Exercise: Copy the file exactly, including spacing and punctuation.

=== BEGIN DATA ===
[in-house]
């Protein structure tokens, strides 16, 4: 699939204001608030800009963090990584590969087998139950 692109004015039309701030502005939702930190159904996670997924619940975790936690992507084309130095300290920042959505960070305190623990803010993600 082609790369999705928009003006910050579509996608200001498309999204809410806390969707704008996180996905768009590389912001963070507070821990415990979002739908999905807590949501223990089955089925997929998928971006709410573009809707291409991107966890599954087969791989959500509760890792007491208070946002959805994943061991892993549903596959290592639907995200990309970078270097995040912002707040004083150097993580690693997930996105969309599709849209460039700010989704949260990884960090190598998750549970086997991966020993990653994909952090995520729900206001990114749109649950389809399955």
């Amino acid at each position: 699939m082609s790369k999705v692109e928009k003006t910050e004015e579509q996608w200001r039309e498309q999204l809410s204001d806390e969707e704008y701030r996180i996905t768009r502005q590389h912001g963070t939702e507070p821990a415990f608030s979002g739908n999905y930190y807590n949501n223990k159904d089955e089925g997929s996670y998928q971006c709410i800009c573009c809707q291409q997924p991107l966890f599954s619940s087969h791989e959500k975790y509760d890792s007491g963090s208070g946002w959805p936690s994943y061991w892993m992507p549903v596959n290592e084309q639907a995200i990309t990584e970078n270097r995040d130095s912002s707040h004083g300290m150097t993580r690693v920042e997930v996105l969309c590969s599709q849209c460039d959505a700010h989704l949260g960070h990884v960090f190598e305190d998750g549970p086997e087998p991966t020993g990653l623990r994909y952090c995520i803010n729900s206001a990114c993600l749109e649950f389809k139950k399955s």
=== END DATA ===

[in-house]
């Protein structure tokens, strides 16, 4: 699939204001608030800009963090990584590969087998139950 692109004015039309701030502005939702930190159904996670997924619940975790936690992507084309130095300290920042959505960070305190623990803010993600 082609790369999705928009003006910050579509996608200001498309999204809410806390969707704008996180996905768009590389912001963070507070821990415990979002739908999905807590949501223990089955089925997929998928971006709410573009809707291409991107966890599954087969791989959500509760890792007491208070946002959805994943061991892993549903596959290592639907995200990309970078270097995040912002707040004083150097993580690693997930996105969309599709849209460039700010989704949260990884960090190598998750549970086997991966020993990653994909952090995520729900206001990114749109649950389809399955």
């Amino acid at each position: 699939m082609s790369k999705v692109e928009k003006t910050e004015e579509q996608w200001r039309e498309q999204l809410s204001d806390e969707e704008y701030r996180i996905t768009r502005q590389h912001g963070t939702e507070p821990a415990f608030s979002g739908n999905y930190y807590n949501n223990k159904d089955e089925g997929s996670y998928q971006c709410i800009c573009c809707q291409q997924p991107l966890f599954s619940s087969h791989e959500k975790y509760d890792s007491g963090s208070g946002w959805p936690s994943y061991w892993m992507p549903v596959n290592e084309q639907a995200i990309t990584e970078n270097r995040d130095s912002s707040h004083g300290m150097t993580r690693v920042e997930v996105l969309c590969s599709q849209c460039d959505a700010h989704l949260g960070h990884v960090f190598e305190d998750g549970p086997e087998p991966t020993g990653l623990r994909y952090c995520i803010n729900s206001a990114c993600l749109e649950f389809k139950k399955s």